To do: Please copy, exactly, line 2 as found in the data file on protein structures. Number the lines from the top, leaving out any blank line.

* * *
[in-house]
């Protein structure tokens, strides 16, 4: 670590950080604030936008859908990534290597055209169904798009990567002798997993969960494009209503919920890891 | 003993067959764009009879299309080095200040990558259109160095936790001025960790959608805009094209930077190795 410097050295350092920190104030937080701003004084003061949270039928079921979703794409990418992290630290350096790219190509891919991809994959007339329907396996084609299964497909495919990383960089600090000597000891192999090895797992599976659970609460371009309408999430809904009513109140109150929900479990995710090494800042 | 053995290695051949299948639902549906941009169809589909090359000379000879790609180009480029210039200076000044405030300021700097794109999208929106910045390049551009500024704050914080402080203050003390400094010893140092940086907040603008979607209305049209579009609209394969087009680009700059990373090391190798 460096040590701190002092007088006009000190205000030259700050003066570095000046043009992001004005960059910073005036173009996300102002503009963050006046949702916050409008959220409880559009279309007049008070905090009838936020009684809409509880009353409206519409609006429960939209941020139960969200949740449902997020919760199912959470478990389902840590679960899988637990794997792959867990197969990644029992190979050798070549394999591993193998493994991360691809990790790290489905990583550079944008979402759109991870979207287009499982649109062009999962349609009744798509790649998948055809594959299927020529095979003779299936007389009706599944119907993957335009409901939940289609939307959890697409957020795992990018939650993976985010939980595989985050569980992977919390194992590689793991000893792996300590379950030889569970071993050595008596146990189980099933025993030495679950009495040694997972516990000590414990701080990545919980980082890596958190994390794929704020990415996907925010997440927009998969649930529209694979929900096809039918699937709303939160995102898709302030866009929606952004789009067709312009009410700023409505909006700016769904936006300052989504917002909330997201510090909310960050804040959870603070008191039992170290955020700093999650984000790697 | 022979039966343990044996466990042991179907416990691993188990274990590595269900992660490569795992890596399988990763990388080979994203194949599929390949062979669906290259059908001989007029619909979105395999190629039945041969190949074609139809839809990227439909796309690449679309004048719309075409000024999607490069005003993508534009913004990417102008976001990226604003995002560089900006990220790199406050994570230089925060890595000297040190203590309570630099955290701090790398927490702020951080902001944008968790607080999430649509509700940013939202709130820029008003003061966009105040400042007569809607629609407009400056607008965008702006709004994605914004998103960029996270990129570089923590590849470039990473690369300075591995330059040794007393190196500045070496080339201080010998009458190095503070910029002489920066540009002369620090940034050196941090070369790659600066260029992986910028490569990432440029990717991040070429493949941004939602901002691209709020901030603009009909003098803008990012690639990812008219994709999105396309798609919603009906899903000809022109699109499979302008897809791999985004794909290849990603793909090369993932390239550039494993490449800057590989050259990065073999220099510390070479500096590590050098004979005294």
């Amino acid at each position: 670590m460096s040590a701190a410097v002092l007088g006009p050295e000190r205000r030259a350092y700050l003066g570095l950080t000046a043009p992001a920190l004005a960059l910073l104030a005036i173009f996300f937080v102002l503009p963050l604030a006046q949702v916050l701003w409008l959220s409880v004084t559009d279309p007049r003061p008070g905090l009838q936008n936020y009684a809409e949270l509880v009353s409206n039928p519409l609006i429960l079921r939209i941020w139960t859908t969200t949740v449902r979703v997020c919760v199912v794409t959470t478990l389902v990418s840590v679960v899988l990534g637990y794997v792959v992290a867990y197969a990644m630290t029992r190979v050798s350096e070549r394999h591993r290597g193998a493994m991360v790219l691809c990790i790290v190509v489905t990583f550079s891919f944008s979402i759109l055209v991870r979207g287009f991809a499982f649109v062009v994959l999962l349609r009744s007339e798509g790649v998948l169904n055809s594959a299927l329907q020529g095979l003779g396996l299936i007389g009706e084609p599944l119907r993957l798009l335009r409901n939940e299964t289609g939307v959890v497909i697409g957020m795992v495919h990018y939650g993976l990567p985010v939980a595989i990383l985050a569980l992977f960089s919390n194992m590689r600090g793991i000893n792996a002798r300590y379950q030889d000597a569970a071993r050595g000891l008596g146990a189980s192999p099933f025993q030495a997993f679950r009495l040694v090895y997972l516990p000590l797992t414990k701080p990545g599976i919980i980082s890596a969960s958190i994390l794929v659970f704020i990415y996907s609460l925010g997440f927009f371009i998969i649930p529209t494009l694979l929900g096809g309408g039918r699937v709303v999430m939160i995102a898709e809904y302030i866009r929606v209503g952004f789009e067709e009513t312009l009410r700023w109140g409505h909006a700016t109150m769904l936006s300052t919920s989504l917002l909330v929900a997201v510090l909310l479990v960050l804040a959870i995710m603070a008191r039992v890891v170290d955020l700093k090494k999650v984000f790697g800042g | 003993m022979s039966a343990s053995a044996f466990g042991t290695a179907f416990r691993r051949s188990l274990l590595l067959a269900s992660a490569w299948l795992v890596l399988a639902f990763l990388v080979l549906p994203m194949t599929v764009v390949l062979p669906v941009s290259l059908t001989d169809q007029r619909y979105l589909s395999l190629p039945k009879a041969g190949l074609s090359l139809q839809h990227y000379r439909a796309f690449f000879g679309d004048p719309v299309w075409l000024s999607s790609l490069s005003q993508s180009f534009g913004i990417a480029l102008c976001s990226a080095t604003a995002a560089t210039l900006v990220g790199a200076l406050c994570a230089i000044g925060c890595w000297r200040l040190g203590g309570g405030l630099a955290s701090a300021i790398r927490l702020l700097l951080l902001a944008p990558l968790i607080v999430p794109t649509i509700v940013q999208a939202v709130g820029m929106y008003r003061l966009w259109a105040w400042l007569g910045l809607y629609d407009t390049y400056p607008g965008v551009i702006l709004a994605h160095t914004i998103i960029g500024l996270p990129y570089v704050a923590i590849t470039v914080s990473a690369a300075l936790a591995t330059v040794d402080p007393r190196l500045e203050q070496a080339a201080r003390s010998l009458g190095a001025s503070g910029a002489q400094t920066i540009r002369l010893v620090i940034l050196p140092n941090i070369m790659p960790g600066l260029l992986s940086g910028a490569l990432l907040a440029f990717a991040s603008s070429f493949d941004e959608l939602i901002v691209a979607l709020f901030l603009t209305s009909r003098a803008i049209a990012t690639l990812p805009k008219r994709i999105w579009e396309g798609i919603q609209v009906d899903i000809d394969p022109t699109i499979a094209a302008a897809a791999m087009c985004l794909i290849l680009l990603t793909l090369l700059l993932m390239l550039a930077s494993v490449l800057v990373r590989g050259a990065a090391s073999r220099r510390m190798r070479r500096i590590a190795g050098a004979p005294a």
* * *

């Protein structure tokens, strides 16, 4: 670590950080604030936008859908990534290597055209169904798009990567002798997993969960494009209503919920890891 | 003993067959764009009879299309080095200040990558259109160095936790001025960790959608805009094209930077190795 410097050295350092920190104030937080701003004084003061949270039928079921979703794409990418992290630290350096790219190509891919991809994959007339329907396996084609299964497909495919990383960089600090000597000891192999090895797992599976659970609460371009309408999430809904009513109140109150929900479990995710090494800042 | 053995290695051949299948639902549906941009169809589909090359000379000879790609180009480029210039200076000044405030300021700097794109999208929106910045390049551009500024704050914080402080203050003390400094010893140092940086907040603008979607209305049209579009609209394969087009680009700059990373090391190798 460096040590701190002092007088006009000190205000030259700050003066570095000046043009992001004005960059910073005036173009996300102002503009963050006046949702916050409008959220409880559009279309007049008070905090009838936020009684809409509880009353409206519409609006429960939209941020139960969200949740449902997020919760199912959470478990389902840590679960899988637990794997792959867990197969990644029992190979050798070549394999591993193998493994991360691809990790790290489905990583550079944008979402759109991870979207287009499982649109062009999962349609009744798509790649998948055809594959299927020529095979003779299936007389009706599944119907993957335009409901939940289609939307959890697409957020795992990018939650993976985010939980595989985050569980992977919390194992590689793991000893792996300590379950030889569970071993050595008596146990189980099933025993030495679950009495040694997972516990000590414990701080990545919980980082890596958190994390794929704020990415996907925010997440927009998969649930529209694979929900096809039918699937709303939160995102898709302030866009929606952004789009067709312009009410700023409505909006700016769904936006300052989504917002909330997201510090909310960050804040959870603070008191039992170290955020700093999650984000790697 | 022979039966343990044996466990042991179907416990691993188990274990590595269900992660490569795992890596399988990763990388080979994203194949599929390949062979669906290259059908001989007029619909979105395999190629039945041969190949074609139809839809990227439909796309690449679309004048719309075409000024999607490069005003993508534009913004990417102008976001990226604003995002560089900006990220790199406050994570230089925060890595000297040190203590309570630099955290701090790398927490702020951080902001944008968790607080999430649509509700940013939202709130820029008003003061966009105040400042007569809607629609407009400056607008965008702006709004994605914004998103960029996270990129570089923590590849470039990473690369300075591995330059040794007393190196500045070496080339201080010998009458190095503070910029002489920066540009002369620090940034050196941090070369790659600066260029992986910028490569990432440029990717991040070429493949941004939602901002691209709020901030603009009909003098803008990012690639990812008219994709999105396309798609919603009906899903000809022109699109499979302008897809791999985004794909290849990603793909090369993932390239550039494993490449800057590989050259990065073999220099510390070479500096590590050098004979005294």